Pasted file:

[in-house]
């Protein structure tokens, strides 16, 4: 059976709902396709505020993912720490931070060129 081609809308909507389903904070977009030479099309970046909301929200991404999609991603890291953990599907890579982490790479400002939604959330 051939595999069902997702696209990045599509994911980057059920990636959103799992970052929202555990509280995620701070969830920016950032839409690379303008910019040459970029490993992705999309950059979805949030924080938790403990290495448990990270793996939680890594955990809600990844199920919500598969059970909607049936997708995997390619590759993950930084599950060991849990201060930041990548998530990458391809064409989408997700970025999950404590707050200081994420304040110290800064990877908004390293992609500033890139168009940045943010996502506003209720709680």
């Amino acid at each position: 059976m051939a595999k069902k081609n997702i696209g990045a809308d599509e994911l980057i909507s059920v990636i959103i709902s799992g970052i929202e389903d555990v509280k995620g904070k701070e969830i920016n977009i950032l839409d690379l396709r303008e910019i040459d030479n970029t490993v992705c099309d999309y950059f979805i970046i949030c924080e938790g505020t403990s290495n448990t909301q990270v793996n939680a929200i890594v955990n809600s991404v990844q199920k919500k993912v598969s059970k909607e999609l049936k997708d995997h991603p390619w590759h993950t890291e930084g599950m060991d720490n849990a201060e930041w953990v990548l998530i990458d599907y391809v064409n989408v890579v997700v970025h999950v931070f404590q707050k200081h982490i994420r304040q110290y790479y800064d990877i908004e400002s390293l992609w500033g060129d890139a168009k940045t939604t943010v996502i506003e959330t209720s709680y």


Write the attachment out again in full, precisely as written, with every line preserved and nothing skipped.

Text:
[in-house]
């Protein structure tokens, strides 16, 4: 059976709902396709505020993912720490931070060129 081609809308909507389903904070977009030479099309970046909301929200991404999609991603890291953990599907890579982490790479400002939604959330 051939595999069902997702696209990045599509994911980057059920990636959103799992970052929202555990509280995620701070969830920016950032839409690379303008910019040459970029490993992705999309950059979805949030924080938790403990290495448990990270793996939680890594955990809600990844199920919500598969059970909607049936997708995997390619590759993950930084599950060991849990201060930041990548998530990458391809064409989408997700970025999950404590707050200081994420304040110290800064990877908004390293992609500033890139168009940045943010996502506003209720709680």
């Amino acid at each position: 059976m051939a595999k069902k081609n997702i696209g990045a809308d599509e994911l980057i909507s059920v990636i959103i709902s799992g970052i929202e389903d555990v509280k995620g904070k701070e969830i920016n977009i950032l839409d690379l396709r303008e910019i040459d030479n970029t490993v992705c099309d999309y950059f979805i970046i949030c924080e938790g505020t403990s290495n448990t909301q990270v793996n939680a929200i890594v955990n809600s991404v990844q199920k919500k993912v598969s059970k909607e999609l049936k997708d995997h991603p390619w590759h993950t890291e930084g599950m060991d720490n849990a201060e930041w953990v990548l998530i990458d599907y391809v064409n989408v890579v997700v970025h999950v931070f404590q707050k200081h982490i994420r304040q110290y790479y800064d990877i908004e400002s390293l992609w500033g060129d890139a168009k940045t939604t943010v996502i506003e959330t209720s709680y």